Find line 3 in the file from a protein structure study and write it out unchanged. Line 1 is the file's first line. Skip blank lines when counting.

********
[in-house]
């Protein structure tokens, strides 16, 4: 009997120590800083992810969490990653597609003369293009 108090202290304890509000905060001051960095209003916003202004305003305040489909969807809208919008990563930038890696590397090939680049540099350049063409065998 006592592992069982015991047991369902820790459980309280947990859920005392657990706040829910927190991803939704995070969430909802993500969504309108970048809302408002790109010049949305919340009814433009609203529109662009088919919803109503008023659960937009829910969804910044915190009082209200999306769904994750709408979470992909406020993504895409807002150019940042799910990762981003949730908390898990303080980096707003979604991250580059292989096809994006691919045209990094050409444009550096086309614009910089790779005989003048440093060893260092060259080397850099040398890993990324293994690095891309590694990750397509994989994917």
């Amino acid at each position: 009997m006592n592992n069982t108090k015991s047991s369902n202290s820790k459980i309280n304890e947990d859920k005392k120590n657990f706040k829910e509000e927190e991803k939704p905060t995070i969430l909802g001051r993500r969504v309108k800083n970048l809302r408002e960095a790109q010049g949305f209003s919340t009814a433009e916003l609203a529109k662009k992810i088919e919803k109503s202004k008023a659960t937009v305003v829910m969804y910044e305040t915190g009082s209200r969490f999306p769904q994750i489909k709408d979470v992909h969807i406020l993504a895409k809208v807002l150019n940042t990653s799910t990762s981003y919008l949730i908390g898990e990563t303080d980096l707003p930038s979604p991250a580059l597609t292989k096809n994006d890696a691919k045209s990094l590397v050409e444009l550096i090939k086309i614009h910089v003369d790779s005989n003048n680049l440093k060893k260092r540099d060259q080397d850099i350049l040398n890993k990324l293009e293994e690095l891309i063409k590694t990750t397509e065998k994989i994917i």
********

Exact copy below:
């Amino acid at each position: 009997m006592n592992n069982t108090k015991s047991s369902n202290s820790k459980i309280n304890e947990d859920k005392k120590n657990f706040k829910e509000e927190e991803k939704p905060t995070i969430l909802g001051r993500r969504v309108k800083n970048l809302r408002e960095a790109q010049g949305f209003s919340t009814a433009e916003l609203a529109k662009k992810i088919e919803k109503s202004k008023a659960t937009v305003v829910m969804y910044e305040t915190g009082s209200r969490f999306p769904q994750i489909k709408d979470v992909h969807i406020l993504a895409k809208v807002l150019n940042t990653s799910t990762s981003y919008l949730i908390g898990e990563t303080d980096l707003p930038s979604p991250a580059l597609t292989k096809n994006d890696a691919k045209s990094l590397v050409e444009l550096i090939k086309i614009h910089v003369d790779s005989n003048n680049l440093k060893k260092r540099d060259q080397d850099i350049l040398n890993k990324l293009e293994e690095l891309i063409k590694t990750t397509e065998k994989i994917i």